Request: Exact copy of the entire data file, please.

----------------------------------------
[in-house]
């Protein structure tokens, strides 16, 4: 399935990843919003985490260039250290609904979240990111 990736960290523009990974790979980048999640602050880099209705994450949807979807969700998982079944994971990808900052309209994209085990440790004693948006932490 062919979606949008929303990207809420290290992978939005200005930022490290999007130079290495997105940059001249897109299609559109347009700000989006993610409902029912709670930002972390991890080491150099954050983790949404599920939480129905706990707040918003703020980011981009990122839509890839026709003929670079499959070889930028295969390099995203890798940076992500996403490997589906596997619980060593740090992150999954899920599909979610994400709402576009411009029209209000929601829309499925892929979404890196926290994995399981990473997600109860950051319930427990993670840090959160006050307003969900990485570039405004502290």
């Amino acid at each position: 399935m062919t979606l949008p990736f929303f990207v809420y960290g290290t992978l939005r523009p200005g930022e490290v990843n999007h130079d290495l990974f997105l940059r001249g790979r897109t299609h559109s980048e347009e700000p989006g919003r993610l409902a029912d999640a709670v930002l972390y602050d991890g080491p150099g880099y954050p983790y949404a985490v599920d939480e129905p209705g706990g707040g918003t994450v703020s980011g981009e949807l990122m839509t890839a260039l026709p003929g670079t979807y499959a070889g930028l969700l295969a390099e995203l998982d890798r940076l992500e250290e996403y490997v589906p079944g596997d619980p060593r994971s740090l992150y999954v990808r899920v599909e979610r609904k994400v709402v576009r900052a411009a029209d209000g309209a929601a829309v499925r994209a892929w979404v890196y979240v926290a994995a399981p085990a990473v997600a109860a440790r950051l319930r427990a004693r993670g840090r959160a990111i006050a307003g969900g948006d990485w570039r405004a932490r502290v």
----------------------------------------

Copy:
[in-house]
């Protein structure tokens, strides 16, 4: 399935990843919003985490260039250290609904979240990111 990736960290523009990974790979980048999640602050880099209705994450949807979807969700998982079944994971990808900052309209994209085990440790004693948006932490 062919979606949008929303990207809420290290992978939005200005930022490290999007130079290495997105940059001249897109299609559109347009700000989006993610409902029912709670930002972390991890080491150099954050983790949404599920939480129905706990707040918003703020980011981009990122839509890839026709003929670079499959070889930028295969390099995203890798940076992500996403490997589906596997619980060593740090992150999954899920599909979610994400709402576009411009029209209000929601829309499925892929979404890196926290994995399981990473997600109860950051319930427990993670840090959160006050307003969900990485570039405004502290």
């Amino acid at each position: 399935m062919t979606l949008p990736f929303f990207v809420y960290g290290t992978l939005r523009p200005g930022e490290v990843n999007h130079d290495l990974f997105l940059r001249g790979r897109t299609h559109s980048e347009e700000p989006g919003r993610l409902a029912d999640a709670v930002l972390y602050d991890g080491p150099g880099y954050p983790y949404a985490v599920d939480e129905p209705g706990g707040g918003t994450v703020s980011g981009e949807l990122m839509t890839a260039l026709p003929g670079t979807y499959a070889g930028l969700l295969a390099e995203l998982d890798r940076l992500e250290e996403y490997v589906p079944g596997d619980p060593r994971s740090l992150y999954v990808r899920v599909e979610r609904k994400v709402v576009r900052a411009a029209d209000g309209a929601a829309v499925r994209a892929w979404v890196y979240v926290a994995a399981p085990a990473v997600a109860a440790r950051l319930r427990a004693r993670g840090r959160a990111i006050a307003g969900g948006d990485w570039r405004a932490r502290v």